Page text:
Could Scotland compete on tax with Westminster?
The prime minister last night hosted a party in Downing Street for more than 100 business leaders.
One of his messages was that they should be more conspicuous in selling to the Scottish people the benefits of remaining in the UK - especially the offer made to Scots yesterday by Gordon Brown, on behalf of the three main anti-independence parties, of greater budget-making and other powers for the Scottish parliament.
It tells you much of what you need to know about the fracturing of the UK - and the impairment of the idea that the prime minister represents us all, from the Highlands to Cornwall - that David Cameron has delegated the marketing of this allegedly momentous constitutional reform to his predecessor as prime minister, whose reputation is not unblemished, and to unelected folk who run big companies.
And for what it's worth, those I have been chatting with here in Edinburgh (and Dumfries, where I was yesterday) don't appear terribly interested in what the bosses think - because, as you know, for many the 2008 crash and subsequent long squeeze on living standards shattered for many the idea that the interests of top execs and the rest are closely aligned (that's the polite way of putting it).
Which some would say was implicitly recognised by Mr Cameron, when he told his guests in the evening sunshine bathing Number 10's garden that the Tories are now the only party that represents business - which, if true, probably should not be regarded as a comfortable state of affairs by companies big and small.
Scottish 'Home Rule' proposal
For now, however, the more pressing issue is whether Gordon Brown's "Home Rule" for Scotland will have a significant influence on the outcome of the referendum vote (or at least the votes of those who haven't already popped theirs in the post - and a good number yesterday told me they had already voted).
What he has proposed, and is being backed by the Tories, Lib Dems and Labour, is greater control for the Scottish parliament over income tax, benefits spending, employment policy, the railways and infrastructure spending - with decisions over pensions, some welfare, defence, foreign policy and healthcare funding (as opposed to policy) still largely the responsibility of the parliament and government in Westminster.
Now the detail of this shift of powers to Holyrood is absent. And deliberately so - because Mr Brown recognises that this transfer of authority will neither be legitimate or optimal in the absence of popular and parliamentary debate.
Which means it is unclear, for example, how far and how fast a Scottish parliament could increase or reduce the rates of income tax in relation to the rates prevailing in the the rest of the UK.
Mr Brown's paper says the Scottish parliament would have power "to raise around £2bn more in revenues beyond the recent Scotland Act, and ensure that the majority of basic rate income tax (around three quarters) and variations in top rate income taxes in Scotland will be under the control of the Scottish parliament".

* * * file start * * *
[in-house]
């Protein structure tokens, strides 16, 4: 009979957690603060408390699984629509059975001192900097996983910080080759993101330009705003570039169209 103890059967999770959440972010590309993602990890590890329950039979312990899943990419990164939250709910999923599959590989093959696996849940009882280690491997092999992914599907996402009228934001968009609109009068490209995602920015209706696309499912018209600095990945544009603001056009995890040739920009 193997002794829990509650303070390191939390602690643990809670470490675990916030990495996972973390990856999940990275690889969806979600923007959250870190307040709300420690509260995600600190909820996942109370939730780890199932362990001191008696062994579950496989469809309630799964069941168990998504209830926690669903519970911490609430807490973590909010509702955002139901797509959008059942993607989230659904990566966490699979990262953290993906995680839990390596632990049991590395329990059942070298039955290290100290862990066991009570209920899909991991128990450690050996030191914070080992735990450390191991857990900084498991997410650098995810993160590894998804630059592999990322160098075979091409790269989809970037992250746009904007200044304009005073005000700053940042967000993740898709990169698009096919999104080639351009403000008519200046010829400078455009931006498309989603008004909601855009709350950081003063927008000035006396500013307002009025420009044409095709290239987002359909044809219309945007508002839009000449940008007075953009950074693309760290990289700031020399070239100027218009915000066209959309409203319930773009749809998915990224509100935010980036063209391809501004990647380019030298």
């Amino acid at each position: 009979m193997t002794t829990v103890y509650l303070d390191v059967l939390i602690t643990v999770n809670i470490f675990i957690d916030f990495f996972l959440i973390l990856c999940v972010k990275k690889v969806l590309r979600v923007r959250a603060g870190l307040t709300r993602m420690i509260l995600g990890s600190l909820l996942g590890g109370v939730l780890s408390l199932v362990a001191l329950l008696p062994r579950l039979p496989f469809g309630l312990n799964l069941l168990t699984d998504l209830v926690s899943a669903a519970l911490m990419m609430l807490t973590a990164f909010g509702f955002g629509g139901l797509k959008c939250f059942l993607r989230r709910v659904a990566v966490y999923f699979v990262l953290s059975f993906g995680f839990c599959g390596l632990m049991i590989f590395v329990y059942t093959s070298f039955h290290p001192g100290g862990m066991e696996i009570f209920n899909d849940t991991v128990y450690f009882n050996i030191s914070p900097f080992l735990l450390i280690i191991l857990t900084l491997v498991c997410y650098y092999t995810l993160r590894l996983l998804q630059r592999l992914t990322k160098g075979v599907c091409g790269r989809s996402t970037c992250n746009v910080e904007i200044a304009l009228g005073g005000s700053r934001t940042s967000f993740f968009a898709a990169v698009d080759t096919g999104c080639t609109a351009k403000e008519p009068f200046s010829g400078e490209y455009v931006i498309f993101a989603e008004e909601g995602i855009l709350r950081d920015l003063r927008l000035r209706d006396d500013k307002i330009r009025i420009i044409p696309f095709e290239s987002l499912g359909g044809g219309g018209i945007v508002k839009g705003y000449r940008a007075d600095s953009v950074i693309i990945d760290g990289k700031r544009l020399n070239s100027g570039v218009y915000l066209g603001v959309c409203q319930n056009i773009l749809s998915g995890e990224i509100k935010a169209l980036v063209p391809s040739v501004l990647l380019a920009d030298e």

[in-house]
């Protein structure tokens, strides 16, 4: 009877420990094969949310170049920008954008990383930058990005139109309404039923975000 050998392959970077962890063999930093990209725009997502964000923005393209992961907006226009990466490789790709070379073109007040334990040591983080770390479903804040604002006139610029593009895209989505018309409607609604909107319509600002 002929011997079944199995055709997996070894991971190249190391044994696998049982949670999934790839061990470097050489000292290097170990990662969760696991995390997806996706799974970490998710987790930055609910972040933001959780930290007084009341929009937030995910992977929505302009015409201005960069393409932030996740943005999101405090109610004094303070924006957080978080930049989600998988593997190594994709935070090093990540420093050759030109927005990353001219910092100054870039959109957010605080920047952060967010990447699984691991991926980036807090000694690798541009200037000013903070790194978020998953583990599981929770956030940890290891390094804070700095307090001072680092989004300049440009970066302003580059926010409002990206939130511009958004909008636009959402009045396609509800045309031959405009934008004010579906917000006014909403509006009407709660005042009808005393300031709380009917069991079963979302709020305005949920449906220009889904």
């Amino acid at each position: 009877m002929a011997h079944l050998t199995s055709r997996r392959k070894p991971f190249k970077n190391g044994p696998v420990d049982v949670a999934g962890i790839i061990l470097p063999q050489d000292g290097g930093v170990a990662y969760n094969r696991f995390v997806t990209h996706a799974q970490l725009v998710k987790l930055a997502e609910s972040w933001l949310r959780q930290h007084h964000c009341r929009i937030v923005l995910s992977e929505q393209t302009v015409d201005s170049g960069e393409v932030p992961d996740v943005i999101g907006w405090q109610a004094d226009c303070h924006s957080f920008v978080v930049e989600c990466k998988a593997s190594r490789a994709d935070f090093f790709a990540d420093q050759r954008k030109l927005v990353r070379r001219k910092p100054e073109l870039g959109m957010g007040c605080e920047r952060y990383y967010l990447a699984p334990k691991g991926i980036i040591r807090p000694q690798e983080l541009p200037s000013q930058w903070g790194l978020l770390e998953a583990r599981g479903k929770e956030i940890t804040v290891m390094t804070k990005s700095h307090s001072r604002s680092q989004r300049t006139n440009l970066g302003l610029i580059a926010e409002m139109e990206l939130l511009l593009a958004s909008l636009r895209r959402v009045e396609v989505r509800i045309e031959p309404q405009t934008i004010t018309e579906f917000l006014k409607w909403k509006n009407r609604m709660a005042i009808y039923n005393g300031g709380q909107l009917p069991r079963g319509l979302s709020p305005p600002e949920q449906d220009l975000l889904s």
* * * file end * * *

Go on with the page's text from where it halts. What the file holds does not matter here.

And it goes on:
As far as I can gather, the idea behind these reforms is to reassure Scots that they could be confident that they could choose to finance public services more generously than south of the border.
But there are Scots who would like to see their country competing for entrepreneurial talent more aggressively with the rest of the UK by cutting income taxes. It is not clear the extent to which Scotland could do this, under the Brown pact.
And it is slightly odd that Mr Brown's new settlement makes no reference to corporation tax at all, which appears to remain the preserve of the Treasury in London.
Perhaps more germanely, the ability of Scotland to borrow in its own right would remain heavily constrained.
Which means that the discretion of Holyrood to massively shift the balance between state and private sector - in either direction - would continue to be limited. Scotland would not find it easy to become Chile or Ireland (low tax-and-spend), on the one hand, or Cuba or Sweden on the other.
But it could not be otherwise, given that the Tories, Labour and Lib Dems have all refused to countenance a formal monetary union with an independent Scotland, because of their fears that they could not trust an independent Scotland not to live dangerously beyond its means and borrow on a scale that degraded sterling.
So there is no way that Tories, Labour and Lib Dems could allow full fiscal freedom to Scotland within the existing monetary union. because to do so would be to blow up their main argument against Alex Salmond's plans for independence.
As ever, it is the pound - and preserving its integrity - which is everywhere in the battle for Scotland's future, limiting the arms and ammunition of both sides.